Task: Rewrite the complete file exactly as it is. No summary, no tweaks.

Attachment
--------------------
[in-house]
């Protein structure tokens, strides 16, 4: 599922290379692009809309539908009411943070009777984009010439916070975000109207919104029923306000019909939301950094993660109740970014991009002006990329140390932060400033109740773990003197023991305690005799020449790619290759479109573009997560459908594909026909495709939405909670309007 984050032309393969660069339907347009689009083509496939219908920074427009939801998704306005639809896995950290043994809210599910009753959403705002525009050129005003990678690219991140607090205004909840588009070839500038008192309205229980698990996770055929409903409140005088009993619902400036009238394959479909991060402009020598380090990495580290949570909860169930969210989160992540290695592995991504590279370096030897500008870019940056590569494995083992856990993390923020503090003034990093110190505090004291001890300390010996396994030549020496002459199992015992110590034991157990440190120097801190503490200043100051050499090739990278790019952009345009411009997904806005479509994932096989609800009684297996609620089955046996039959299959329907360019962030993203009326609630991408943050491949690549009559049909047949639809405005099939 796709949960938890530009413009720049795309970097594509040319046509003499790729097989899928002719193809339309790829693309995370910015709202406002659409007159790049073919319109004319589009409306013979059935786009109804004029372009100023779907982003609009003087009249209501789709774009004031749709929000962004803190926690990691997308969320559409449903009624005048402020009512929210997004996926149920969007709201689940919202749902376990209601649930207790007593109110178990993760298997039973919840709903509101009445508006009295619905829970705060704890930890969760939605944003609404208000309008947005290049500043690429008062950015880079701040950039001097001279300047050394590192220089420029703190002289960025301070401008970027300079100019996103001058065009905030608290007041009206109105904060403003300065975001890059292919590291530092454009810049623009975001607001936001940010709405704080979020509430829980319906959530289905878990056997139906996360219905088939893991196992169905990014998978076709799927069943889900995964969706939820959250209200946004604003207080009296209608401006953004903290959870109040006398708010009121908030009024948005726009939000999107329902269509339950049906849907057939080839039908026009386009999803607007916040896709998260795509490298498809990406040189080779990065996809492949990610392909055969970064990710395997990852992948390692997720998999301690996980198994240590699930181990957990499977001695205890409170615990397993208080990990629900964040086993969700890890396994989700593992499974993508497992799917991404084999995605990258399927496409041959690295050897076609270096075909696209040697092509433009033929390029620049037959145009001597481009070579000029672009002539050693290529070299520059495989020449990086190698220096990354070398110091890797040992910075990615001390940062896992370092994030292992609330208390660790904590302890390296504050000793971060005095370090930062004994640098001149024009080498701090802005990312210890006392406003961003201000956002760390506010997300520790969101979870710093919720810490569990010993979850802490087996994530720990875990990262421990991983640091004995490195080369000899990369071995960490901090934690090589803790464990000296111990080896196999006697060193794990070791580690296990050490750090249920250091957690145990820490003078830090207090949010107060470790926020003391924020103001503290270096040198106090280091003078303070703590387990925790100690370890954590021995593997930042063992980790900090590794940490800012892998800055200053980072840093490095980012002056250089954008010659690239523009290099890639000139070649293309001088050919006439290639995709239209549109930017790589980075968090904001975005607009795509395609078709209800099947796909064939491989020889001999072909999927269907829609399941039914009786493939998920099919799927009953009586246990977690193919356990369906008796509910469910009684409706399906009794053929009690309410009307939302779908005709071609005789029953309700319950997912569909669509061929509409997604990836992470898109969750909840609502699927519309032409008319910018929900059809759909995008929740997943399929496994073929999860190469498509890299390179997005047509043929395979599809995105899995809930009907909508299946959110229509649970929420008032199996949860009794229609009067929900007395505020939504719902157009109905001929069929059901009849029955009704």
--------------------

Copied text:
[in-house]
């Protein structure tokens, strides 16, 4: 599922290379692009809309539908009411943070009777984009010439916070975000109207919104029923306000019909939301950094993660109740970014991009002006990329140390932060400033109740773990003197023991305690005799020449790619290759479109573009997560459908594909026909495709939405909670309007 984050032309393969660069339907347009689009083509496939219908920074427009939801998704306005639809896995950290043994809210599910009753959403705002525009050129005003990678690219991140607090205004909840588009070839500038008192309205229980698990996770055929409903409140005088009993619902400036009238394959479909991060402009020598380090990495580290949570909860169930969210989160992540290695592995991504590279370096030897500008870019940056590569494995083992856990993390923020503090003034990093110190505090004291001890300390010996396994030549020496002459199992015992110590034991157990440190120097801190503490200043100051050499090739990278790019952009345009411009997904806005479509994932096989609800009684297996609620089955046996039959299959329907360019962030993203009326609630991408943050491949690549009559049909047949639809405005099939 796709949960938890530009413009720049795309970097594509040319046509003499790729097989899928002719193809339309790829693309995370910015709202406002659409007159790049073919319109004319589009409306013979059935786009109804004029372009100023779907982003609009003087009249209501789709774009004031749709929000962004803190926690990691997308969320559409449903009624005048402020009512929210997004996926149920969007709201689940919202749902376990209601649930207790007593109110178990993760298997039973919840709903509101009445508006009295619905829970705060704890930890969760939605944003609404208000309008947005290049500043690429008062950015880079701040950039001097001279300047050394590192220089420029703190002289960025301070401008970027300079100019996103001058065009905030608290007041009206109105904060403003300065975001890059292919590291530092454009810049623009975001607001936001940010709405704080979020509430829980319906959530289905878990056997139906996360219905088939893991196992169905990014998978076709799927069943889900995964969706939820959250209200946004604003207080009296209608401006953004903290959870109040006398708010009121908030009024948005726009939000999107329902269509339950049906849907057939080839039908026009386009999803607007916040896709998260795509490298498809990406040189080779990065996809492949990610392909055969970064990710395997990852992948390692997720998999301690996980198994240590699930181990957990499977001695205890409170615990397993208080990990629900964040086993969700890890396994989700593992499974993508497992799917991404084999995605990258399927496409041959690295050897076609270096075909696209040697092509433009033929390029620049037959145009001597481009070579000029672009002539050693290529070299520059495989020449990086190698220096990354070398110091890797040992910075990615001390940062896992370092994030292992609330208390660790904590302890390296504050000793971060005095370090930062004994640098001149024009080498701090802005990312210890006392406003961003201000956002760390506010997300520790969101979870710093919720810490569990010993979850802490087996994530720990875990990262421990991983640091004995490195080369000899990369071995960490901090934690090589803790464990000296111990080896196999006697060193794990070791580690296990050490750090249920250091957690145990820490003078830090207090949010107060470790926020003391924020103001503290270096040198106090280091003078303070703590387990925790100690370890954590021995593997930042063992980790900090590794940490800012892998800055200053980072840093490095980012002056250089954008010659690239523009290099890639000139070649293309001088050919006439290639995709239209549109930017790589980075968090904001975005607009795509395609078709209800099947796909064939491989020889001999072909999927269907829609399941039914009786493939998920099919799927009953009586246990977690193919356990369906008796509910469910009684409706399906009794053929009690309410009307939302779908005709071609005789029953309700319950997912569909669509061929509409997604990836992470898109969750909840609502699927519309032409008319910018929900059809759909995008929740997943399929496994073929999860190469498509890299390179997005047509043929395979599809995105899995809930009907909508299946959110229509649970929420008032199996949860009794229609009067929900007395505020939504719902157009109905001929069929059901009849029955009704």